Obama’s Supreme Court Nominee: Checkmate

Professor Brendan BeeryBlog author, Constitutional Law expert and WMU-Cooley Professor Brendan Beery explores the ongoing political battle over the United States Supreme Court nomination process. Professor Beery, a summa cum laude graduate of the law school, teaches Constitutional Law, Criminal Law, and Criminal Procedure at WMU-Cooley Law School, and is a frequent legal expert in the media.

Were I to advise an opponent of President Obama in just about any situation, I would say this: Don’t bring a checkerboard to a chess match. The President has put Republicans in a jam by nominating United States Circuit Judge Merrick Garland to be the next associate justice on the United States Supreme Court. There is no constitutional principle that compels the Republican-controlled Senate to confirm Garland. The Constitution provides only that the Senate must advise and consent; there is no timeline for its doing so, and the question whether the Senate may neglect to offer any meaningful advice or consider giving its consent for almost a full year is likely a political rather than a legal question. But that doesn’t mean that Garland’s chances are anywhere near zero.

Garland is the most qualified person for the job. That alone makes his nomination difficult to oppose. But the political dynamics at play make this a mouse trap in obstructionists’ cookie jar.  And it’s armed.

It’s no mistake that the President announced his nominee the morning after voters substantially clarified the presidential race. No sooner did Donald Trump and Hillary Clinton emerge as prohibitive favorites to become their parties’ nominees for president than Merrick Garland emerged as the President’s nominee for the seat left open after Antonin Scalia’s death. What you or I believe will happen in the upcoming election is not terribly important as to how this Supreme Court nomination will play out, but what Republicans in the Senate believe could be dispositive. And they seem to believe that Donald Trump will be steamrolled by Hillary Clinton; as has now been widely reported, Senate Majority Leader Mitch McConnell has gone so far as to give his Republican colleagues the green light to run against Trump to hold onto their own seats if he becomes the Republican nominee for president.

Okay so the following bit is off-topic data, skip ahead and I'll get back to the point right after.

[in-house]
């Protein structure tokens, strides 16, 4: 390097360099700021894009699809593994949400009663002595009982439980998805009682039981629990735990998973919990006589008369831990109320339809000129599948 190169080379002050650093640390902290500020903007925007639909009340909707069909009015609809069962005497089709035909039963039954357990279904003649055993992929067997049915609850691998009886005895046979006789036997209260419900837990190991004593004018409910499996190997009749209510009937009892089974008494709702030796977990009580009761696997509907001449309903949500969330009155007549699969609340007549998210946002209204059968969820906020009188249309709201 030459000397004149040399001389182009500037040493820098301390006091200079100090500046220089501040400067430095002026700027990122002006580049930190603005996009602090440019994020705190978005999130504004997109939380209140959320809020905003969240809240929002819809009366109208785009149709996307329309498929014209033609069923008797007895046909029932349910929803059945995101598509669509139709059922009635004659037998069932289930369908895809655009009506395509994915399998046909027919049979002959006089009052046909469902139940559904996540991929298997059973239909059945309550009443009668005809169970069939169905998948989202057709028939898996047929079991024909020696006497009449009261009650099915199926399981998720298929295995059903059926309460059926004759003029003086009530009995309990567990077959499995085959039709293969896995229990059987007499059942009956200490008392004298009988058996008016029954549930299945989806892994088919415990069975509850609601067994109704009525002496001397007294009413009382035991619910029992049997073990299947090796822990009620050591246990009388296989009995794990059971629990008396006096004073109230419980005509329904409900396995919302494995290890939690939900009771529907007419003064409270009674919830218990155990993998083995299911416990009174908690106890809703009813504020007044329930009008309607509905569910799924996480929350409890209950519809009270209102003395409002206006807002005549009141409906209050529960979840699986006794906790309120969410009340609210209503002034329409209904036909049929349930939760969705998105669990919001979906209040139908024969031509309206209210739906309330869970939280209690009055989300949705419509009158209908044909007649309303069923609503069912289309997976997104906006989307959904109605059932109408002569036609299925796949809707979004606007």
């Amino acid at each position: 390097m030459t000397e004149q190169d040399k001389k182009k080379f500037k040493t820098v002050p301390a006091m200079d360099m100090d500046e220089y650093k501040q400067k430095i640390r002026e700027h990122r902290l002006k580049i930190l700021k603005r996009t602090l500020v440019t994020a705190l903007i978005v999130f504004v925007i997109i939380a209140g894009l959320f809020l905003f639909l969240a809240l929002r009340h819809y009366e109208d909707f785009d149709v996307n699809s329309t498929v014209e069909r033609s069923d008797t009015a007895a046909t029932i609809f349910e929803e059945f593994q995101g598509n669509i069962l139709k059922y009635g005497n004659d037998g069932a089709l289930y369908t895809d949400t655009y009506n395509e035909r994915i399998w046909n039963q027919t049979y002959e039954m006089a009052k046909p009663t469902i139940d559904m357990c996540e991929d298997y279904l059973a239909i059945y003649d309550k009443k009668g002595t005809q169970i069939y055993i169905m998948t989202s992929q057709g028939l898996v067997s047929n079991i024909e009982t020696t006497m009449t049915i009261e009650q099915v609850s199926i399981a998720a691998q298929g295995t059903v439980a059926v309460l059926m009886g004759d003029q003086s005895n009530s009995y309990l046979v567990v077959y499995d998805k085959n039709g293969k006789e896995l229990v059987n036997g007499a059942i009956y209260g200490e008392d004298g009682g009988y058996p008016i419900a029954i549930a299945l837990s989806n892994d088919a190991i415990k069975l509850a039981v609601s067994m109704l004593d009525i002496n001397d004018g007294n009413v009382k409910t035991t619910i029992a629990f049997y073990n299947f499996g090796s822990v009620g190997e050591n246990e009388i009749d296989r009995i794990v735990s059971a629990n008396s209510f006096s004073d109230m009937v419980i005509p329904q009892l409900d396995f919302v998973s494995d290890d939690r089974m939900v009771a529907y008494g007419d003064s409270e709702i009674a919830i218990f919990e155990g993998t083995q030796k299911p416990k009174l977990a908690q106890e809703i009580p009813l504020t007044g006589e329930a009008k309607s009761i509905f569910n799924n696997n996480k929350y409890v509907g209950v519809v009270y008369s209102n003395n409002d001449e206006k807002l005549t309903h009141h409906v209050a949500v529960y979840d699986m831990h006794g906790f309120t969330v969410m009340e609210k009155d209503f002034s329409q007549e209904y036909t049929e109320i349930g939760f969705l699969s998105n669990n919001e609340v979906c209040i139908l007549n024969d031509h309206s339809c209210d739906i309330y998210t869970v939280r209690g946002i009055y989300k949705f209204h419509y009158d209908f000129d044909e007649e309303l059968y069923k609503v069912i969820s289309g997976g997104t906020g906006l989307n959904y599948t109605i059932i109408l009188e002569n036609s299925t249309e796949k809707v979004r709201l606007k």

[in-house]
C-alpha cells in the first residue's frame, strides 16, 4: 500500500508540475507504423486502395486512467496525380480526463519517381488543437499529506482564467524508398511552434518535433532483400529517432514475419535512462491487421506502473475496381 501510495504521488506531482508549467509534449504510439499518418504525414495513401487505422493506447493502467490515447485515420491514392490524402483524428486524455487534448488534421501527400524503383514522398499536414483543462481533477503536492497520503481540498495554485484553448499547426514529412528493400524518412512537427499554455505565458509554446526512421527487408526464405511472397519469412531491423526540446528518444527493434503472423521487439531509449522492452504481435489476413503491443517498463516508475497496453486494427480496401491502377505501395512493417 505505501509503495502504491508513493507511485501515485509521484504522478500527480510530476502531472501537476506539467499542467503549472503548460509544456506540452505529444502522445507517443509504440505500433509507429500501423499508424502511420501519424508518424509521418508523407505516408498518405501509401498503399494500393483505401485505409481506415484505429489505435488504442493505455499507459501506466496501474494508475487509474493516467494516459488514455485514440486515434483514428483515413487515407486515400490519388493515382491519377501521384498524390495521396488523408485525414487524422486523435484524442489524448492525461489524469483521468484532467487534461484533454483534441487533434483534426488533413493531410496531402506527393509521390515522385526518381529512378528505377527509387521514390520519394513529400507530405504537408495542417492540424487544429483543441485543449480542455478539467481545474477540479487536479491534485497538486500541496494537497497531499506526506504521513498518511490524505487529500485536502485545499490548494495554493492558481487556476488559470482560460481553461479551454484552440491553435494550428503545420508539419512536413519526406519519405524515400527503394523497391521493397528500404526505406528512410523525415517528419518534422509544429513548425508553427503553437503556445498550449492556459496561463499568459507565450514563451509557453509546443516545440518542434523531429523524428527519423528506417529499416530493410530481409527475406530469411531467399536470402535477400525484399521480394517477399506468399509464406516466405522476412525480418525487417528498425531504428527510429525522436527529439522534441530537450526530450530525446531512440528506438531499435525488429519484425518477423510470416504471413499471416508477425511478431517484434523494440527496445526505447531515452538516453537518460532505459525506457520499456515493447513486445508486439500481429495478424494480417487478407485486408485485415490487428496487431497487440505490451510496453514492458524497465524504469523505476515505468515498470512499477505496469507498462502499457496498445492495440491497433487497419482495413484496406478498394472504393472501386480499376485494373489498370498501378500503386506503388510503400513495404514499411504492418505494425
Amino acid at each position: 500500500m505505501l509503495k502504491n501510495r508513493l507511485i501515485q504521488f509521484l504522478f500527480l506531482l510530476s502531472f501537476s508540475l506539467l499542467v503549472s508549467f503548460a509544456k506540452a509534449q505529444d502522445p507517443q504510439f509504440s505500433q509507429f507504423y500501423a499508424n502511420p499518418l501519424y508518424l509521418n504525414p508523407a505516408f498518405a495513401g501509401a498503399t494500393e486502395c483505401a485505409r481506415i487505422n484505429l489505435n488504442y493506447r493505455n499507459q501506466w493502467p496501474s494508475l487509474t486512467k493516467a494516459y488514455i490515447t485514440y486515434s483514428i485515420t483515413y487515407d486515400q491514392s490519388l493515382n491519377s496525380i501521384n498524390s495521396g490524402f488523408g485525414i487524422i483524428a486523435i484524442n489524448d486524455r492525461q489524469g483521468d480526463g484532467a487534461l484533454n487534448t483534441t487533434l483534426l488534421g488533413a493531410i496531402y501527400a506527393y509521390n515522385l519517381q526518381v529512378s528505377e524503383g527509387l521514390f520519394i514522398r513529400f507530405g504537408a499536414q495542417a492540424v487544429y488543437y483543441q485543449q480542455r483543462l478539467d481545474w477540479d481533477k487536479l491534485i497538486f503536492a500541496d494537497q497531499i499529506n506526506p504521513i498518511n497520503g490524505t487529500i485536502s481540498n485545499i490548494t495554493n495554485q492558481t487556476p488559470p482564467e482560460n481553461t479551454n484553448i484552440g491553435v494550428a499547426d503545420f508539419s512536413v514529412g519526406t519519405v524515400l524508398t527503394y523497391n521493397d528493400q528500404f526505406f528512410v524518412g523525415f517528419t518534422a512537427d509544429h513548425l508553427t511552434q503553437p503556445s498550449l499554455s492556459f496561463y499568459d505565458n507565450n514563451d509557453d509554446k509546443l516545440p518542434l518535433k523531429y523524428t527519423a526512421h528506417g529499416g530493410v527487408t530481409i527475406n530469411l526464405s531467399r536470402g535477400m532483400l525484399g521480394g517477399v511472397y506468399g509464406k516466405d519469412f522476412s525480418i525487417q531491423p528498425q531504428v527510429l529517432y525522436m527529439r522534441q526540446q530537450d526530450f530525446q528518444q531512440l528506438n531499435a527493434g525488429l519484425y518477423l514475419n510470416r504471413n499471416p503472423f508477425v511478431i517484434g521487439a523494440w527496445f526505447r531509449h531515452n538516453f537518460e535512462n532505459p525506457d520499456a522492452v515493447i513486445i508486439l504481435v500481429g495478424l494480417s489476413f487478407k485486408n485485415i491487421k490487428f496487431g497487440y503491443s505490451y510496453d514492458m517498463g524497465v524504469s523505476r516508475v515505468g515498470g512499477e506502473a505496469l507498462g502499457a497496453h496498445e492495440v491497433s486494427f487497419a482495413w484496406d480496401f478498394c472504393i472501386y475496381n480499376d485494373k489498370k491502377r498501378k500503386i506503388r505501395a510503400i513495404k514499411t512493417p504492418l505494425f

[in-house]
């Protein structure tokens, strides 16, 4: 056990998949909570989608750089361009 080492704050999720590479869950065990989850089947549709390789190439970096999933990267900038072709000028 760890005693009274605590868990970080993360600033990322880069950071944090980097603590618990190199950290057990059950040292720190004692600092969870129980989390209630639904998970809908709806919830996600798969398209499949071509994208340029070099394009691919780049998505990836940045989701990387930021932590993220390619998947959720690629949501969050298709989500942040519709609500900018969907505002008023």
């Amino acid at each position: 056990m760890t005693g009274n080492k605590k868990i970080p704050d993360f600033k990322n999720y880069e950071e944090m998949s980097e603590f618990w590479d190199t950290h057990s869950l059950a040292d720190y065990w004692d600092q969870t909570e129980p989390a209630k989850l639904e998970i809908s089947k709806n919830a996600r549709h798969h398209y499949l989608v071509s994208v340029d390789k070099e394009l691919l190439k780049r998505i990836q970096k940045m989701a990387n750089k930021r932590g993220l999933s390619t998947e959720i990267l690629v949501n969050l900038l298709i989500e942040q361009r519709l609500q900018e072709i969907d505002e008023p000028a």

That leaves Republicans in the Senate staring down the barrel of a judicial 12-gauge that has Hillary Clinton’s finger on its trigger. Merrick Garland might be described as an extreme moderate; he takes the middle road at breakneck speeds. He is not an ideologue in any sense, which is to say that his intellect is not corrupted by any deep psychological need to conclude one way or another. He is simply a decent man with a good heart who applies reasonable legal principles to solve the cases before him. While he cannot be said to be a rigid absolutist in the mold of Clarence Thomas (or Antonin Scalia), he is also no raging liberal. This is, after all, the man who had Timothy McVeigh put to death.

So the dare is on. Republicans will have several months to decide whether they should seat this nominee on the Court. If public-opinion polls show Hillary Clinton poised to trounce Donald Trump (or Ted Cruz, or whomever the nominee might be), expect deep fissures to form in a wall of resistance that was thrown up as an ideological hissy fit rather than as a bastion of principled statecraft. By the time November rolls around, President Obama will have granted his opponents their wish: he will have withdrawn his moderate nominee and left them to deal with whatever far-left liberal judge Hillary Rodham Clinton sends their way. They won’t be able to stonewall for another four years, after all. “Go ahead,” the President is saying. “Reject my nominee.  I dare you.”

To that end, do not expect this President to use a recess appointment (which he is constitutionally entitled to do) or any other gimmick to get Merrick Garland seated on the Court. That is not the game that is being played here, and President Obama is not going to save his opponents from themselves. It is unlikely that President Obama will be deeply wounded if Garland never authors a Supreme Court opinion about abortion, LGBT equality, the death penalty, or the environment. If it is not Garland but somebody else who authors those opinions, the deeply wounded will more likely be those who could have kept the Court from listing leftward to the tipping point, but failed to do so.

Of course, with its aging justices, the Court is likely to list leftward under a Hillary Clinton administration regardless of the outcome of this nomination fight. So maybe Republicans will hedge their bets. There is always the chance that she will lose the election, and if she wins, the conservative project to remake the American judiciary will be over anyway. So why act now?

To see where this fight is going, keep one eye on the opinion polls and the other on the calendar.

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